[BangPypers] A question for us...

Kiran Kumar mkirank at gmail.com
Sat Mar 14 17:08:50 CET 2009

On Sat, Mar 14, 2009 at 9:23 AM, Noufal Ibrahim <noufal at gmail.com> wrote:

> On Sat, Mar 14, 2009 at 1:49 AM, Kiran Kumar <mkirank at gmail.com> wrote:
> > Hi Vishal,
> >      Here is my personal take on it as far as "bring python closer to
> > corporate guys"  I do not want to change the whole world to use my
> favorite
> > programming language instead I will find one who uses it and work for
> them
> > *If I really wanted* to develop only in that X language.
> I don't want anyone to 'use my favourite language' but I'd like to
> work with people who have solid reasons for not using it.
> One of the reasons large outfits don't use 'fringe' languages (like
> say Haskell or Lisp) is that it's hard to find good pogrammers who are
> proficient at it. Python and Ruby used to be elements of that fringe
> but I'm inclined to think that they're moving into the mainstream now.
   -Sure but you can convince the people who work with you even if they dont
know why . As far as mainstream ( from the point of paying my bills ) you
can add PHP and perl to the list .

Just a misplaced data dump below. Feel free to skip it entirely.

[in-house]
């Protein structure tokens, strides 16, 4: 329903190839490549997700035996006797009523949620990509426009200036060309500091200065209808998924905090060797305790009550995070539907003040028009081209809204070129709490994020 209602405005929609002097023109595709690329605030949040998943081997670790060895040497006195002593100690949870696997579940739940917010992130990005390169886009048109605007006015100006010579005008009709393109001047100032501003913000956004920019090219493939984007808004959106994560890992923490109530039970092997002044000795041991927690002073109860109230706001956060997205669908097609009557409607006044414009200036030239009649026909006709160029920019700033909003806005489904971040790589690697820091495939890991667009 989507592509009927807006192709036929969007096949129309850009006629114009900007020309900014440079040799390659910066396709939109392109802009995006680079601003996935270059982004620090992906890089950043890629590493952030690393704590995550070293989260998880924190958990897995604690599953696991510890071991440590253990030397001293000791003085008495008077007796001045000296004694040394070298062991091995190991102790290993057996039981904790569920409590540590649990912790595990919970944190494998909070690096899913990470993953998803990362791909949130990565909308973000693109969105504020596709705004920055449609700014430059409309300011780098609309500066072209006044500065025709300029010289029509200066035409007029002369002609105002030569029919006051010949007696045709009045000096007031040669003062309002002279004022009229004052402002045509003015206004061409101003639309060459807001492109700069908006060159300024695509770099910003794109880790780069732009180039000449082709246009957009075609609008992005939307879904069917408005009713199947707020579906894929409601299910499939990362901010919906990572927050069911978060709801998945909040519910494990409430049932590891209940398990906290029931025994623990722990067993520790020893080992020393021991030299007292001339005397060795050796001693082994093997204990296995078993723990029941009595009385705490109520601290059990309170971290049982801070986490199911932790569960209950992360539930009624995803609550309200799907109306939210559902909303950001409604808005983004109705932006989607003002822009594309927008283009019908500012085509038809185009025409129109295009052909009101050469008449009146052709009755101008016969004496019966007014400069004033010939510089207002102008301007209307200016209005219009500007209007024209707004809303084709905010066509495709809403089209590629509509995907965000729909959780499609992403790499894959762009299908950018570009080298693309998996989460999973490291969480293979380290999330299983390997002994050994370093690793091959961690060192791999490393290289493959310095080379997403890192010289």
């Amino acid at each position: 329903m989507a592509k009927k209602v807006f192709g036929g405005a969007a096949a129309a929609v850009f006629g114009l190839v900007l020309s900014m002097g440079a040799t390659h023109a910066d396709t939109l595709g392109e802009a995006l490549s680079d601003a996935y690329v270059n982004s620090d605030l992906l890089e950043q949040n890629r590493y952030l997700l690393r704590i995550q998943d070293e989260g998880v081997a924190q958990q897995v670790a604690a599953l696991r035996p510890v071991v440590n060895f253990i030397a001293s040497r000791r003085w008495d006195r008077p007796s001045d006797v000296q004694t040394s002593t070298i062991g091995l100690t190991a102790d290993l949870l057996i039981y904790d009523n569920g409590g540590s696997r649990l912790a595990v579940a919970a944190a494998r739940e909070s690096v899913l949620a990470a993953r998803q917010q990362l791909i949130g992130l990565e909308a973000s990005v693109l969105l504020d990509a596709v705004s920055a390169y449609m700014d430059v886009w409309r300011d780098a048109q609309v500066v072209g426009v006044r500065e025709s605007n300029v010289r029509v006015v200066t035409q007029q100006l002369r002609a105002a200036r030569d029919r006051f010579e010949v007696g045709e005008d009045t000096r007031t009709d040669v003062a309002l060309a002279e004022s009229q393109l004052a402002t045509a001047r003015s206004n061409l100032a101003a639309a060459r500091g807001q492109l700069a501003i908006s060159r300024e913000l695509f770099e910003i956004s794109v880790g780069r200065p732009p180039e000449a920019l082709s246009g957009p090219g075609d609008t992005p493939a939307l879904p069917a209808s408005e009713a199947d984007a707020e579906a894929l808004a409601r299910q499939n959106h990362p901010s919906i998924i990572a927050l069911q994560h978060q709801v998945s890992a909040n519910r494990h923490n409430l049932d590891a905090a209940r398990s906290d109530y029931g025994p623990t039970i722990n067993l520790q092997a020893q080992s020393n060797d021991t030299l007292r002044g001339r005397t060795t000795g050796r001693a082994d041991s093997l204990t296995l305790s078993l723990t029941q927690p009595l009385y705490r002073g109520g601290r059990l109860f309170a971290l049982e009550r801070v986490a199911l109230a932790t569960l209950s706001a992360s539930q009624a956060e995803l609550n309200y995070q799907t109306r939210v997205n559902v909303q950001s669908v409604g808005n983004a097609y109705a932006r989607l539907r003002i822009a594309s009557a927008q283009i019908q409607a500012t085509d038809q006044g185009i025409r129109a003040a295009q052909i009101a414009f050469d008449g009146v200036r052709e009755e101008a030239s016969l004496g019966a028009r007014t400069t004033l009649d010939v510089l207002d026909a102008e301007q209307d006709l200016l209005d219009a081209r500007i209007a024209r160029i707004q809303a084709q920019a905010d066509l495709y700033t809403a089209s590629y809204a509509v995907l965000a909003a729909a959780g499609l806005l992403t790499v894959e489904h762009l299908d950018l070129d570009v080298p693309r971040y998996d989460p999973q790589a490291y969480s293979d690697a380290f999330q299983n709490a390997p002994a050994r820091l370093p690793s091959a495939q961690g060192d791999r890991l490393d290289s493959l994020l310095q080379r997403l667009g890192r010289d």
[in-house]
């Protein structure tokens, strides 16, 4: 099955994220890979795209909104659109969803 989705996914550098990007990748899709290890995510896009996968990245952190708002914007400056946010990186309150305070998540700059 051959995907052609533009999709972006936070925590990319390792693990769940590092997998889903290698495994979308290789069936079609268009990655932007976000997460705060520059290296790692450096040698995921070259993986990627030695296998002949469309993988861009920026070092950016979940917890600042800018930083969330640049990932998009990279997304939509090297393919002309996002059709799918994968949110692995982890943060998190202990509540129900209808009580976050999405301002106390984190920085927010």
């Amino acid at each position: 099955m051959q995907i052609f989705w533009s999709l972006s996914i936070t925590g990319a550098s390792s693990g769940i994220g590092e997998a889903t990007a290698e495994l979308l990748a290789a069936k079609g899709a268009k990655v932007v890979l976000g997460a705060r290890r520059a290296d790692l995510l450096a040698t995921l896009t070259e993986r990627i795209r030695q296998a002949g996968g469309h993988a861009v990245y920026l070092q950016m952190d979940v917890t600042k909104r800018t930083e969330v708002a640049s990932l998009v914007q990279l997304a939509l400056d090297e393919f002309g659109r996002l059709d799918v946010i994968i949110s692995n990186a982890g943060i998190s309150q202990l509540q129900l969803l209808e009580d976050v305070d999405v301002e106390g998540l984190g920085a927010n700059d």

> Suits are scared of their programmers leaving them at a critical stage
> and being unable to find replacements. Productivity and 'cool
> language' be damned. I need to get the job done and deliver something
> even if it's crappy code because that's what generates the bottom
> line. Engineers think differently "WTF! I can do this in 10 lines of
> Python and it'll have a web interface for free. Why am I even
> considering using this stone age language?!?!?!"

> - I agree that getting the job done is the most important part and lots of
> programmers miss that . I used to think like this a few years back but now I
> don't differentiate between suits and programmers , I have seen my share of
> bad bosses and bad decisions but I have also seen that lots of programmers
> do not communicate their views  or do not try to understand (or find out)
> why some decisions are taken.

> For successfully infiltrating the corporate market, you need to have
> enough public adherents, trainings, certifications of the language.
> Suits can't really understand the more subtle aspects of programmer
> merit. They need tangible things like certificates and articles in
> business magazines about how language X is the way of the future.
- I have absolutely no Idea about this  :-)

> So, if you want Python to get there, there's a planned conference
> *wink* *wink* that you might want to help out with. :)
> For more details, visit http://wiki.python.org/moin/ProposalForPyConIndia

 - Frankly speaking I don't use python right now  so I don't care if Python
or XYZ gets there or any where  (I only care for the job that pays my bill
) .
 That being said I appreciate the spirit of open source and enthusiasm of
the conference and If I am in India at that time I will definitely be there
. As far as help you can put down $100 USD from my side .


> --
> ~noufal
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